You are going to use the comb repeatedly for 4-5 years. It will be moved about into various boxes. If it is not uniform, it will disrupt the brood pattern. Especially on "all mediums" it can cramp the brood sufficiently that the swarm impulse is triggered. Having non-uniform comb is a management issue for any type of keeper -- nuc producer to hobbyist. Because the cell depth in brood and honey and drone are different, you tend to get comb that is lumpy and swells -- and this tendency increases over time. This can be managed by cutting back the wide areas, but it is a further management step.How is bees drawing what they naturally want to draw, when and how they see fit, a drawback unless you want to force brood rearing for splitting or packaging.
It's not up against the wall, the burr comb side is up against a full frame of brood (part of the nuc). The second picture I posted is on the inner from other side of the nuc frames.I run a lot of plastic is that side up against the side of the hivewall ? If so scrape it off and spin it around next to straight comb in the brood box they typically figure it out then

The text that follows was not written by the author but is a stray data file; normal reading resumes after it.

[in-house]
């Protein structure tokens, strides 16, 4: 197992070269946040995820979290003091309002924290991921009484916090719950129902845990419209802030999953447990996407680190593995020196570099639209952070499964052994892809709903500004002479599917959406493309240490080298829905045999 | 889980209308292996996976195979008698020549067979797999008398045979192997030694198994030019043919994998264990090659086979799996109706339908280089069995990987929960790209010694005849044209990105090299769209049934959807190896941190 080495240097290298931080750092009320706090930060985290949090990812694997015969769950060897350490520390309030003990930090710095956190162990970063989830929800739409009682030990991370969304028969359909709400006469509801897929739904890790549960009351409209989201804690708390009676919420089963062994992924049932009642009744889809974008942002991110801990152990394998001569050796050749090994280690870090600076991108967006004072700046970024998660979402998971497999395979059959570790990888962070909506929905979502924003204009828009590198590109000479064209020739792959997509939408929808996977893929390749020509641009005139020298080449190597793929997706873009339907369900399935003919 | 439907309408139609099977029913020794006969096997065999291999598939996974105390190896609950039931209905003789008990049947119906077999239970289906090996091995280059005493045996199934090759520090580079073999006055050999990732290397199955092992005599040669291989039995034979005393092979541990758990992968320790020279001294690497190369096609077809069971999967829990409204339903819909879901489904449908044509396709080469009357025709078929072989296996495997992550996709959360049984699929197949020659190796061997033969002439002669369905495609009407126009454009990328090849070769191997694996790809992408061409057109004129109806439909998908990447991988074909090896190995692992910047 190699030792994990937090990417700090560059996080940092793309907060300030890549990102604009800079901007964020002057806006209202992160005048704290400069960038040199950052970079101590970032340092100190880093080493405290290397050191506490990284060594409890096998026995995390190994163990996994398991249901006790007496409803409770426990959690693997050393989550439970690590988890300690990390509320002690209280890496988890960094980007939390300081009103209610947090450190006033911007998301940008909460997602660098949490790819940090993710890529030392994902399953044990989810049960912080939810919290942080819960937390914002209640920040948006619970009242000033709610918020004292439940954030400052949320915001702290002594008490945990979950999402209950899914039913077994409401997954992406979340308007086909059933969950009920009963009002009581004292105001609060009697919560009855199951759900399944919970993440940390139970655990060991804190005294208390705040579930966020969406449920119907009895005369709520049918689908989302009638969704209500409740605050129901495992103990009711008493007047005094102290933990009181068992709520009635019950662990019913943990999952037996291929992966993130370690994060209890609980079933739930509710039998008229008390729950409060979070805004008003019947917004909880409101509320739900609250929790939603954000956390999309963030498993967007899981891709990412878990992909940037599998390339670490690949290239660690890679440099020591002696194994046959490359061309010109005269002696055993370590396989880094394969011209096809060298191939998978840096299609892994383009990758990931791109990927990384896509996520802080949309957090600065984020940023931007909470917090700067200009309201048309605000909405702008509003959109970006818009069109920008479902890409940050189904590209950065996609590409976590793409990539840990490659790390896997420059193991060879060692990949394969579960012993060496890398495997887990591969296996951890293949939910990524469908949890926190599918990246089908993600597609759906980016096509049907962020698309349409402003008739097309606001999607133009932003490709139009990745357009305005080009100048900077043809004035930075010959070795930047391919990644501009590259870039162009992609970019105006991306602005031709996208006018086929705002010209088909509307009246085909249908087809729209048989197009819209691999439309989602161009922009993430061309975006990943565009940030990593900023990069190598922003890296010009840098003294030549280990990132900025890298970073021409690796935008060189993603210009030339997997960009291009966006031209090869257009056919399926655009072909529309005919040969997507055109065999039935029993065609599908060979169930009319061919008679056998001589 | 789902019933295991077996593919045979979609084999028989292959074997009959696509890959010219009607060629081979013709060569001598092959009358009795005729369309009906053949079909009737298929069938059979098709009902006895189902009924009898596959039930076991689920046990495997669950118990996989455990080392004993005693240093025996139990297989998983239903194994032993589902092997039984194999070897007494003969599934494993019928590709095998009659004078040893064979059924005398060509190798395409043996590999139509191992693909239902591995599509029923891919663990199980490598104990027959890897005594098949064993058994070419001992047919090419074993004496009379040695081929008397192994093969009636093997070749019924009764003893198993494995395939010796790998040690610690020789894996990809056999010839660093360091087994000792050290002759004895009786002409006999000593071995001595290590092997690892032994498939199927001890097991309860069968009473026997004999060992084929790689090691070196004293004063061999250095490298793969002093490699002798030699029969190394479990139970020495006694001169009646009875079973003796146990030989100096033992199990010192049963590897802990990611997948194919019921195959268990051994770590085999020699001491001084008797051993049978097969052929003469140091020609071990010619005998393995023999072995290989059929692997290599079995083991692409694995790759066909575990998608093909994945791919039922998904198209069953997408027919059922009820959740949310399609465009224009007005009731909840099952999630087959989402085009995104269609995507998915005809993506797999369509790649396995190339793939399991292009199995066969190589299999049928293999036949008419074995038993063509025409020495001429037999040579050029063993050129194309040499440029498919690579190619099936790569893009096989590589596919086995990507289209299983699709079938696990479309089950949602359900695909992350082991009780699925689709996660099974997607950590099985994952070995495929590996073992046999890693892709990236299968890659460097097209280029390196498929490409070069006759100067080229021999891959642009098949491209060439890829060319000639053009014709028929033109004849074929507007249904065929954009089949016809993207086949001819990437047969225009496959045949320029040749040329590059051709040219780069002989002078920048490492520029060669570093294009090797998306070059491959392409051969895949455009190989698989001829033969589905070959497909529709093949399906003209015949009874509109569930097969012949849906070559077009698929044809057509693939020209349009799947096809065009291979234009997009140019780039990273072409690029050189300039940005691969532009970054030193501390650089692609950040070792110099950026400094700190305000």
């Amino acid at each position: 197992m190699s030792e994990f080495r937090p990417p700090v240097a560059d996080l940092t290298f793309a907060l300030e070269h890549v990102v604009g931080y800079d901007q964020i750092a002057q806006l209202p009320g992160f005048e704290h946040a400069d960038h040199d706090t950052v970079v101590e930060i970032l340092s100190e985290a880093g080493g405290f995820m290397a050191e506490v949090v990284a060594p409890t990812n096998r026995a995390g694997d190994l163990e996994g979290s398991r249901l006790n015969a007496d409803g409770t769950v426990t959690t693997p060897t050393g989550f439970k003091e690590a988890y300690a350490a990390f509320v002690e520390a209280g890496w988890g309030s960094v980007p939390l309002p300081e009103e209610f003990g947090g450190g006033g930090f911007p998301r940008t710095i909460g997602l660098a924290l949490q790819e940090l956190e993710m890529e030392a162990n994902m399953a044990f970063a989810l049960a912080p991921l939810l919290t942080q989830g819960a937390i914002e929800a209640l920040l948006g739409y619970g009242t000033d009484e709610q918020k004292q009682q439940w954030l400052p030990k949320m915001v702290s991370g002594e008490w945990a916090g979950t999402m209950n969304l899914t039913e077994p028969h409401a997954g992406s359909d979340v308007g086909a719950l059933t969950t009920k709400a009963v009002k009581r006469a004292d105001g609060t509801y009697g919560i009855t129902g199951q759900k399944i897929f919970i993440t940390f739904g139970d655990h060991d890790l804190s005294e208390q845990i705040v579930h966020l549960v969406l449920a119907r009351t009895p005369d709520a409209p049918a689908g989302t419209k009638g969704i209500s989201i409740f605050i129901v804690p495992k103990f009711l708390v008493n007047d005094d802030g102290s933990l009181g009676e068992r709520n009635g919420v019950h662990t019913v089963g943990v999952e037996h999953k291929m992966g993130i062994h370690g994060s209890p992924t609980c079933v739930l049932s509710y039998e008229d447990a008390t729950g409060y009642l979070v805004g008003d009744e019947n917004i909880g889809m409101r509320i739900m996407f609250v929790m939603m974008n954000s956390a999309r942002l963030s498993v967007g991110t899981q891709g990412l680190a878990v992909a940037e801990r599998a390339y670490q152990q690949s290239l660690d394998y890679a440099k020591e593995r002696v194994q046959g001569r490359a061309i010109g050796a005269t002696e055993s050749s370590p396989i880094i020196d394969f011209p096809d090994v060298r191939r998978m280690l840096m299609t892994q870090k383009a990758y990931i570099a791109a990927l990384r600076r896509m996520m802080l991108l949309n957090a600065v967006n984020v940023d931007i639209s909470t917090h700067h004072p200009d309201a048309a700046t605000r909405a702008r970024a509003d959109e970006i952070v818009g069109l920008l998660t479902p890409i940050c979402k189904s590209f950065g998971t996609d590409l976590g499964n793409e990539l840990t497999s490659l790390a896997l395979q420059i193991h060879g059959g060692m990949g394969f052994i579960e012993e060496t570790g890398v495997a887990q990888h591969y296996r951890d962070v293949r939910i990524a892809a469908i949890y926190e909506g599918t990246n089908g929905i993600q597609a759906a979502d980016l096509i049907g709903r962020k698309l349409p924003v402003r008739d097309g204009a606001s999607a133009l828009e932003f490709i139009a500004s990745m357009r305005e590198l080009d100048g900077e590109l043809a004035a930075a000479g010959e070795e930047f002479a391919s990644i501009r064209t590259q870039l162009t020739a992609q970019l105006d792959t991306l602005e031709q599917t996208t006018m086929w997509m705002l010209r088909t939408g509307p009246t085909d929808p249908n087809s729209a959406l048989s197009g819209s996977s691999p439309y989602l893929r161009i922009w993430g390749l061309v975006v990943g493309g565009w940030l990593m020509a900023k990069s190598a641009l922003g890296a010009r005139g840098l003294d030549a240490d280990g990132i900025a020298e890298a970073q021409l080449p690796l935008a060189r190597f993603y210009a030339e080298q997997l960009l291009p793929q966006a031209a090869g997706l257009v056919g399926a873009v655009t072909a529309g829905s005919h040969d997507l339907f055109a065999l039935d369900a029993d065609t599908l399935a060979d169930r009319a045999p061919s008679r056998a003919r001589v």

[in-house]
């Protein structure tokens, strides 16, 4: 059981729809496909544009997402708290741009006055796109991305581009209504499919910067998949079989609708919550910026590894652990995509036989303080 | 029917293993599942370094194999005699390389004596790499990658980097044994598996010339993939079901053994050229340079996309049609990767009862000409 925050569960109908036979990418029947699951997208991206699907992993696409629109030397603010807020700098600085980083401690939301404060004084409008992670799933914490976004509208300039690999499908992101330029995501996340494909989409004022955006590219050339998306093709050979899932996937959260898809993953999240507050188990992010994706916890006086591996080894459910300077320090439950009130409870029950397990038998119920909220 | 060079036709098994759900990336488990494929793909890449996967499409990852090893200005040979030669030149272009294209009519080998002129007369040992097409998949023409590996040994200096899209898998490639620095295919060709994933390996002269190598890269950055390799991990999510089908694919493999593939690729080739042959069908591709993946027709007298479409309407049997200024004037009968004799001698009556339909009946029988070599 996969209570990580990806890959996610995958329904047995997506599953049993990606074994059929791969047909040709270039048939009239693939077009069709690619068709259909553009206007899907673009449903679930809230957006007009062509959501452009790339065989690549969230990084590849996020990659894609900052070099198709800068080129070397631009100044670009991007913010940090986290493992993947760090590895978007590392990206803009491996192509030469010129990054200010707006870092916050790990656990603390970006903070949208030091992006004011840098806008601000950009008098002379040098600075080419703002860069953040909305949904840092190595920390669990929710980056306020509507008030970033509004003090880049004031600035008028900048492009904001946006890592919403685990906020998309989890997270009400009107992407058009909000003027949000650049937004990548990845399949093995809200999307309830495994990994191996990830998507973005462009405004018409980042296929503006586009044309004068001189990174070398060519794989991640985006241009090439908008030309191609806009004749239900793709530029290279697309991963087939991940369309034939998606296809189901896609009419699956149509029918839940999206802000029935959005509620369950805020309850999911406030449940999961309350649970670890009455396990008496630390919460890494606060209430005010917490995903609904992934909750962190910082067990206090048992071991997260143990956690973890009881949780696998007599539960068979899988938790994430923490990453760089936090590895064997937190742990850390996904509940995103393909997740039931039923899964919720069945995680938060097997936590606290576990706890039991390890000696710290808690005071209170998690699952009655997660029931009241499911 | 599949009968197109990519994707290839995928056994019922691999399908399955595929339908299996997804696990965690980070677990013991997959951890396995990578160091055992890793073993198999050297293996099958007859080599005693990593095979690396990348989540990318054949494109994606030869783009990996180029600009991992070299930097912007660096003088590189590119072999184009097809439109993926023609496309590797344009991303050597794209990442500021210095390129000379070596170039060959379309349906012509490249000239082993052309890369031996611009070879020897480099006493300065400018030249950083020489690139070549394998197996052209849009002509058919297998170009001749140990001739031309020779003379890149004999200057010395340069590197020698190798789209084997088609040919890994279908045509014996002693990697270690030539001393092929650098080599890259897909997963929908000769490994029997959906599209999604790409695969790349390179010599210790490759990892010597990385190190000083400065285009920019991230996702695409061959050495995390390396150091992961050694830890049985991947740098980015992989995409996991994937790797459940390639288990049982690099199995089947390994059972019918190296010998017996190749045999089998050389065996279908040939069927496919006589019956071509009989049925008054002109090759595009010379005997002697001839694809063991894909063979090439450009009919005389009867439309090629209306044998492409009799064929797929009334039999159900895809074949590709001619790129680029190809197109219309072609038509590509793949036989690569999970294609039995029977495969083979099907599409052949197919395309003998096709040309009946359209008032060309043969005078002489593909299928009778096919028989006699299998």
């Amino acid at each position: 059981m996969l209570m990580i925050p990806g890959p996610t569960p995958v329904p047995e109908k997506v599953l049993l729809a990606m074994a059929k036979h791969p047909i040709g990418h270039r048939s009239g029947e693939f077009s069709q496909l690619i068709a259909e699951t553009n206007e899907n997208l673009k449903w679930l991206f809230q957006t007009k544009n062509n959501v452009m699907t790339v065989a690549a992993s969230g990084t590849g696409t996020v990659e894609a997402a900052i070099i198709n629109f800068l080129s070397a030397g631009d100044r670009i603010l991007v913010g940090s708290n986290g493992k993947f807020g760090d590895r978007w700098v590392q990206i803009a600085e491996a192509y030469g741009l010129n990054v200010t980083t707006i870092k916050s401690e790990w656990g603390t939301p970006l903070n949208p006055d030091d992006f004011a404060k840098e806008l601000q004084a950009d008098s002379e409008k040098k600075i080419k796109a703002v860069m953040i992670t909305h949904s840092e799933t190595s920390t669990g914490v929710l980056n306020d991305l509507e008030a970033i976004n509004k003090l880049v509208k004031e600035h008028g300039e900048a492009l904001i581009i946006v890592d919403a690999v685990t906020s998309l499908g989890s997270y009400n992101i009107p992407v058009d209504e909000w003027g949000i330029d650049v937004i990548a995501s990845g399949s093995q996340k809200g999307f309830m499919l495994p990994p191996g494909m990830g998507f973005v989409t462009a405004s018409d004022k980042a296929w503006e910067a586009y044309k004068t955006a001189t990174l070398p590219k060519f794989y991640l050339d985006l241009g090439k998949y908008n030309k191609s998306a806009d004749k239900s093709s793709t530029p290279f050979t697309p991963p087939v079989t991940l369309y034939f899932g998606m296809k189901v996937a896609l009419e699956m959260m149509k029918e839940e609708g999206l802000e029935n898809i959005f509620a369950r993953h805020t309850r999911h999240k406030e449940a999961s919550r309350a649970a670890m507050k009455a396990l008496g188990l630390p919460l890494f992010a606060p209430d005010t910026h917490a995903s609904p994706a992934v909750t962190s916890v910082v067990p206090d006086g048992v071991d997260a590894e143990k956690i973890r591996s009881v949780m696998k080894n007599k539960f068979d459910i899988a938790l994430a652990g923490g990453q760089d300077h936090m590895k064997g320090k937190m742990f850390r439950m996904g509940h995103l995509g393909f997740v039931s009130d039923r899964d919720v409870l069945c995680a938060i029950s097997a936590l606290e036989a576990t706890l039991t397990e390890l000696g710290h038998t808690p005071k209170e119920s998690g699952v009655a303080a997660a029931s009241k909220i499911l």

It is probably more difficult for the bees to build what they want on plastic so they treat it as any other flat surface in the hive. Personally, I would leave it. What harm does it do? Where else do you want them to build burr come? I would love it if all the burr comb was on one frame.I find they do some wierd things on plastic, sometimes they build perfectly and sometimes they build wildly.
This may sound stupid, I'm new....but what is the purpose of burr comb? Why do they need to build it....I was under the impression that they were just filling as much space as possible?What harm does it do? Where else do you want them to build burr come? I would love it if all the burr comb was on one frame..